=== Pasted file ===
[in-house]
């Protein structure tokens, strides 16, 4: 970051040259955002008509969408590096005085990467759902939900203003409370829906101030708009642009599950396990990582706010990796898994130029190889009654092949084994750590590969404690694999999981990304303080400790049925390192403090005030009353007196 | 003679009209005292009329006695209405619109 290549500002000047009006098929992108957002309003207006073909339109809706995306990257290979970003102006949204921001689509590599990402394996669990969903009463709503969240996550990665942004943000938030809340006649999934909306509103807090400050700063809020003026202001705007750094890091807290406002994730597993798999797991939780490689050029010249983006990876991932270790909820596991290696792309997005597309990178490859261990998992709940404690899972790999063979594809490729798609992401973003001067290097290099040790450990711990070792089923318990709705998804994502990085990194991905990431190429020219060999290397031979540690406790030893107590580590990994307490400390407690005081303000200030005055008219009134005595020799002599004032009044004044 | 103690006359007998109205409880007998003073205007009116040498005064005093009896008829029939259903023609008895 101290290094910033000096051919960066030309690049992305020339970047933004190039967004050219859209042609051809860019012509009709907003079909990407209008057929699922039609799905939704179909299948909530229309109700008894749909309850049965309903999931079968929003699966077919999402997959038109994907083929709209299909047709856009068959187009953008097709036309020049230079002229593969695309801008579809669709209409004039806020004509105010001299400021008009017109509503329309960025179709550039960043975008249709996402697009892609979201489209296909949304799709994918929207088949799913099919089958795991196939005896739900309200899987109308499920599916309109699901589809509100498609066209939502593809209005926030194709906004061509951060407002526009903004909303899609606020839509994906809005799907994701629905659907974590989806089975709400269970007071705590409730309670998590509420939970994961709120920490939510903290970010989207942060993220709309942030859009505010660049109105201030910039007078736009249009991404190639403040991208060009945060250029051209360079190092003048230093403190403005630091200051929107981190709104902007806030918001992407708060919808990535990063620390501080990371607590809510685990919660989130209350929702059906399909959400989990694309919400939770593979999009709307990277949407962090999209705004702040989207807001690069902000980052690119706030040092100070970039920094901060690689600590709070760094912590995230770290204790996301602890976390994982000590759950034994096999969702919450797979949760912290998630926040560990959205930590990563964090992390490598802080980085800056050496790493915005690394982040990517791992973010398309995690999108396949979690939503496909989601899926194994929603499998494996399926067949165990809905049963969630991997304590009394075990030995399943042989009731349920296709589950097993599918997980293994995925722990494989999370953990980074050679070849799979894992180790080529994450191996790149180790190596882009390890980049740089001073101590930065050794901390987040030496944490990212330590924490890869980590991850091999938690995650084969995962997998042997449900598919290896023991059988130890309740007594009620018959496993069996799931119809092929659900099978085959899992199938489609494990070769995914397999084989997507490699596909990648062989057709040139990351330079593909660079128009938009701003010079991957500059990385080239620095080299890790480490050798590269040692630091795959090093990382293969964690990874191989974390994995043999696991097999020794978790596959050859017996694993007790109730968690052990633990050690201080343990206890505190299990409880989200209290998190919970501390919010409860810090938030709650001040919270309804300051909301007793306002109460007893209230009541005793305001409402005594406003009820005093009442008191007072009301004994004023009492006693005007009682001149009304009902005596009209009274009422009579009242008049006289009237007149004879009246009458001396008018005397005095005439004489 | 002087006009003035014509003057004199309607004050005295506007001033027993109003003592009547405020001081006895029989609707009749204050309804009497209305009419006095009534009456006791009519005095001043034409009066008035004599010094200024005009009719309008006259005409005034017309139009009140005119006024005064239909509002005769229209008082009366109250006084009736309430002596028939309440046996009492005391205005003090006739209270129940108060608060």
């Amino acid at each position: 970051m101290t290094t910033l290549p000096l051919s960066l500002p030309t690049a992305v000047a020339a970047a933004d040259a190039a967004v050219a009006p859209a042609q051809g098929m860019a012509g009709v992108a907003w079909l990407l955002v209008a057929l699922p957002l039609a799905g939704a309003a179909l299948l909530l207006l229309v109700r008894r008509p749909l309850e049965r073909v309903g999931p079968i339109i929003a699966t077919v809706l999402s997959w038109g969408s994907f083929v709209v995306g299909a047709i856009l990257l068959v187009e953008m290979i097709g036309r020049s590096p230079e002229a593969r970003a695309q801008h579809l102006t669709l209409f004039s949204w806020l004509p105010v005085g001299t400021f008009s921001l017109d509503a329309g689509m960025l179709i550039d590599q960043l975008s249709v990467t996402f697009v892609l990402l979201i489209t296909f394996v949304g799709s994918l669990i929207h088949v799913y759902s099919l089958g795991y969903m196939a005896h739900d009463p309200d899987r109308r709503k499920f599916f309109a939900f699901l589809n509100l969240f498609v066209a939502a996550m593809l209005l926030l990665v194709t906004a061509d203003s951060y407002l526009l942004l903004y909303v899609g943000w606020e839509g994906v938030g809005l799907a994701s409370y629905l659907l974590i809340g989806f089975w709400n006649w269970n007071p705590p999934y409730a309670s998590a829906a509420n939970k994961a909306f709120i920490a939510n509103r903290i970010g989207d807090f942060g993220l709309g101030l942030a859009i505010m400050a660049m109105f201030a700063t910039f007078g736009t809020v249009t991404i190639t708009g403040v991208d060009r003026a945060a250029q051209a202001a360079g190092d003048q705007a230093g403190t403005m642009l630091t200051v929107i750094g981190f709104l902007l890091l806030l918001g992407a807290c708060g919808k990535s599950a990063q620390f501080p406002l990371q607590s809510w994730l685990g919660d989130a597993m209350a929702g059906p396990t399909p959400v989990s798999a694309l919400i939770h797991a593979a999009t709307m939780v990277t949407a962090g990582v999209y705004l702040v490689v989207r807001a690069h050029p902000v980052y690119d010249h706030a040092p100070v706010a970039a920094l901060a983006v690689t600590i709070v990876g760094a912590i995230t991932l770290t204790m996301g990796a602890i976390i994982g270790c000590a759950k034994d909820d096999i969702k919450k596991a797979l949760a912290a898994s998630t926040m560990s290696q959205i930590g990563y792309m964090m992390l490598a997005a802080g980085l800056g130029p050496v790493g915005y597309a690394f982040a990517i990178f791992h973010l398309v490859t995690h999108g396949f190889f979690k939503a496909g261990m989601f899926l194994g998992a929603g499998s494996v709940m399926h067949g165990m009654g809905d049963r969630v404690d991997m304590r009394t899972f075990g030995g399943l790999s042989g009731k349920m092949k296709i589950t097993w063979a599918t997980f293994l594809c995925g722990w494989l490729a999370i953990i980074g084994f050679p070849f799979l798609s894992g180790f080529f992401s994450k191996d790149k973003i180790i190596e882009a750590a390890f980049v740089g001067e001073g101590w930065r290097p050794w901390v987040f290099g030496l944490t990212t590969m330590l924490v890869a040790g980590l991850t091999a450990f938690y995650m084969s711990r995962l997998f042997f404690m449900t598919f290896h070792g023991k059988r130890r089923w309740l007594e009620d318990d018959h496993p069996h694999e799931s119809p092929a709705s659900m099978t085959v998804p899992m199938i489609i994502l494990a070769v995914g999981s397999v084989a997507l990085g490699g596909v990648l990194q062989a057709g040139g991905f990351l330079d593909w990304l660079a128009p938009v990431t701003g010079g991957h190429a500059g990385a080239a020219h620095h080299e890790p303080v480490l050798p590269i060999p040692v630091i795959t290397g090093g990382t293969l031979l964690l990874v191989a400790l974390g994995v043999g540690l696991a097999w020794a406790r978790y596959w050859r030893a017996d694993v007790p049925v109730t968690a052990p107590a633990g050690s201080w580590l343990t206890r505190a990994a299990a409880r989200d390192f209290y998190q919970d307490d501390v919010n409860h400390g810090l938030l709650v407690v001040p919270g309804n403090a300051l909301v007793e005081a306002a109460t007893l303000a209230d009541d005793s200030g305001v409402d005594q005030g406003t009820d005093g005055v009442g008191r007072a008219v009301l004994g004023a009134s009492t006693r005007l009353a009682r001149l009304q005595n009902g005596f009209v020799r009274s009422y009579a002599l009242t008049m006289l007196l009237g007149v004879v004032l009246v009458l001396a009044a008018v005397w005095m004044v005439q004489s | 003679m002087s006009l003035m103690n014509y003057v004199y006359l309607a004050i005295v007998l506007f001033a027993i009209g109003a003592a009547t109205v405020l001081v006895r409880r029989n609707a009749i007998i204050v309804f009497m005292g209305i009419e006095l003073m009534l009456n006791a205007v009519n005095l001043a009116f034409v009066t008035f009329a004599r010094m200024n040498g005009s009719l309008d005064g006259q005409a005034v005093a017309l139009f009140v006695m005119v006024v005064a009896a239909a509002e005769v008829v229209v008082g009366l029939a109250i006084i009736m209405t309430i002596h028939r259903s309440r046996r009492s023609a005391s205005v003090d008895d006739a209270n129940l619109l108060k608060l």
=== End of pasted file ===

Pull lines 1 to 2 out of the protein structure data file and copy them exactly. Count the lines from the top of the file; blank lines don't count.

[in-house]
């Protein structure tokens, strides 16, 4: 970051040259955002008509969408590096005085990467759902939900203003409370829906101030708009642009599950396990990582706010990796898994130029190889009654092949084994750590590969404690694999999981990304303080400790049925390192403090005030009353007196 | 003679009209005292009329006695209405619109 290549500002000047009006098929992108957002309003207006073909339109809706995306990257290979970003102006949204921001689509590599990402394996669990969903009463709503969240996550990665942004943000938030809340006649999934909306509103807090400050700063809020003026202001705007750094890091807290406002994730597993798999797991939780490689050029010249983006990876991932270790909820596991290696792309997005597309990178490859261990998992709940404690899972790999063979594809490729798609992401973003001067290097290099040790450990711990070792089923318990709705998804994502990085990194991905990431190429020219060999290397031979540690406790030893107590580590990994307490400390407690005081303000200030005055008219009134005595020799002599004032009044004044 | 103690006359007998109205409880007998003073205007009116040498005064005093009896008829029939259903023609008895 101290290094910033000096051919960066030309690049992305020339970047933004190039967004050219859209042609051809860019012509009709907003079909990407209008057929699922039609799905939704179909299948909530229309109700008894749909309850049965309903999931079968929003699966077919999402997959038109994907083929709209299909047709856009068959187009953008097709036309020049230079002229593969695309801008579809669709209409004039806020004509105010001299400021008009017109509503329309960025179709550039960043975008249709996402697009892609979201489209296909949304799709994918929207088949799913099919089958795991196939005896739900309200899987109308499920599916309109699901589809509100498609066209939502593809209005926030194709906004061509951060407002526009903004909303899609606020839509994906809005799907994701629905659907974590989806089975709400269970007071705590409730309670998590509420939970994961709120920490939510903290970010989207942060993220709309942030859009505010660049109105201030910039007078736009249009991404190639403040991208060009945060250029051209360079190092003048230093403190403005630091200051929107981190709104902007806030918001992407708060919808990535990063620390501080990371607590809510685990919660989130209350929702059906399909959400989990694309919400939770593979999009709307990277949407962090999209705004702040989207807001690069902000980052690119706030040092100070970039920094901060690689600590709070760094912590995230770290204790996301602890976390994982000590759950034994096999969702919450797979949760912290998630926040560990959205930590990563964090992390490598802080980085800056050496790493915005690394982040990517791992973010398309995690999108396949979690939503496909989601899926194994929603499998494996399926067949165990809905049963969630991997304590009394075990030995399943042989009731349920296709589950097993599918997980293994995925722990494989999370953990980074050679070849799979894992180790080529994450191996790149180790190596882009390890980049740089001073101590930065050794901390987040030496944490990212330590924490890869980590991850091999938690995650084969995962997998042997449900598919290896023991059988130890309740007594009620018959496993069996799931119809092929659900099978085959899992199938489609494990070769995914397999084989997507490699596909990648062989057709040139990351330079593909660079128009938009701003010079991957500059990385080239620095080299890790480490050798590269040692630091795959090093990382293969964690990874191989974390994995043999696991097999020794978790596959050859017996694993007790109730968690052990633990050690201080343990206890505190299990409880989200209290998190919970501390919010409860810090938030709650001040919270309804300051909301007793306002109460007893209230009541005793305001409402005594406003009820005093009442008191007072009301004994004023009492006693005007009682001149009304009902005596009209009274009422009579009242008049006289009237007149004879009246009458001396008018005397005095005439004489 | 002087006009003035014509003057004199309607004050005295506007001033027993109003003592009547405020001081006895029989609707009749204050309804009497209305009419006095009534009456006791009519005095001043034409009066008035004599010094200024005009009719309008006259005409005034017309139009009140005119006024005064239909509002005769229209008082009366109250006084009736309430002596028939309440046996009492005391205005003090006739209270129940108060608060």